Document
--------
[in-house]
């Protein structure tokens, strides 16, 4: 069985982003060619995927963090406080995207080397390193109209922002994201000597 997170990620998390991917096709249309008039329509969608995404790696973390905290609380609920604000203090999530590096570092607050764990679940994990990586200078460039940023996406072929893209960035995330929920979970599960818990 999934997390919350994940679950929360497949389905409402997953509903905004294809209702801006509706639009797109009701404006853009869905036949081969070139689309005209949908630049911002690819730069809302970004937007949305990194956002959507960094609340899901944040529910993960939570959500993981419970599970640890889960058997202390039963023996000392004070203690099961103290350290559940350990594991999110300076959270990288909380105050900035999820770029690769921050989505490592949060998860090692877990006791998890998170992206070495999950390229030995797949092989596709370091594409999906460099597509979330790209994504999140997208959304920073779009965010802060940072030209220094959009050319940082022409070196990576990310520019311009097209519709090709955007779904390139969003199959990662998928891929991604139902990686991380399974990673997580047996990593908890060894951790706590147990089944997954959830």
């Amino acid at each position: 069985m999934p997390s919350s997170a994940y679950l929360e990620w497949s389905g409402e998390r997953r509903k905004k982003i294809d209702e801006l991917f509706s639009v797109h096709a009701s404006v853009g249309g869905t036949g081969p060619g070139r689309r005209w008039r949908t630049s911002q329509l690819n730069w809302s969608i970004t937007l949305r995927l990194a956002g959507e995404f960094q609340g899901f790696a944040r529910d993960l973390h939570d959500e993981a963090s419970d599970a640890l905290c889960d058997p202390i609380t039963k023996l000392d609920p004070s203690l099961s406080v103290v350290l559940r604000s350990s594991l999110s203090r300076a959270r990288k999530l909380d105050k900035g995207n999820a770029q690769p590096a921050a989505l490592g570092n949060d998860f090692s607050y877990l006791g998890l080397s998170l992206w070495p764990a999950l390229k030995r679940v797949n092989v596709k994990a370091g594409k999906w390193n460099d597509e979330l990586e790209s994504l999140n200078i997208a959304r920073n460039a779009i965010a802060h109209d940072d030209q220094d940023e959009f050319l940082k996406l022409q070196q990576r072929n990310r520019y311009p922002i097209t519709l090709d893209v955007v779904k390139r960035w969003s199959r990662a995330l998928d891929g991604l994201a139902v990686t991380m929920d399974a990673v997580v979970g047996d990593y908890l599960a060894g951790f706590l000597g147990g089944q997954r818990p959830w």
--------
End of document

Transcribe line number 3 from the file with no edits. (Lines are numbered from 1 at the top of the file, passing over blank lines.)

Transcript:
């Amino acid at each position: 069985m999934p997390s919350s997170a994940y679950l929360e990620w497949s389905g409402e998390r997953r509903k905004k982003i294809d209702e801006l991917f509706s639009v797109h096709a009701s404006v853009g249309g869905t036949g081969p060619g070139r689309r005209w008039r949908t630049s911002q329509l690819n730069w809302s969608i970004t937007l949305r995927l990194a956002g959507e995404f960094q609340g899901f790696a944040r529910d993960l973390h939570d959500e993981a963090s419970d599970a640890l905290c889960d058997p202390i609380t039963k023996l000392d609920p004070s203690l099961s406080v103290v350290l559940r604000s350990s594991l999110s203090r300076a959270r990288k999530l909380d105050k900035g995207n999820a770029q690769p590096a921050a989505l490592g570092n949060d998860f090692s607050y877990l006791g998890l080397s998170l992206w070495p764990a999950l390229k030995r679940v797949n092989v596709k994990a370091g594409k999906w390193n460099d597509e979330l990586e790209s994504l999140n200078i997208a959304r920073n460039a779009i965010a802060h109209d940072d030209q220094d940023e959009f050319l940082k996406l022409q070196q990576r072929n990310r520019y311009p922002i097209t519709l090709d893209v955007v779904k390139r960035w969003s199959r990662a995330l998928d891929g991604l994201a139902v990686t991380m929920d399974a990673v997580v979970g047996d990593y908890l599960a060894g951790f706590l000597g147990g089944q997954r818990p959830w």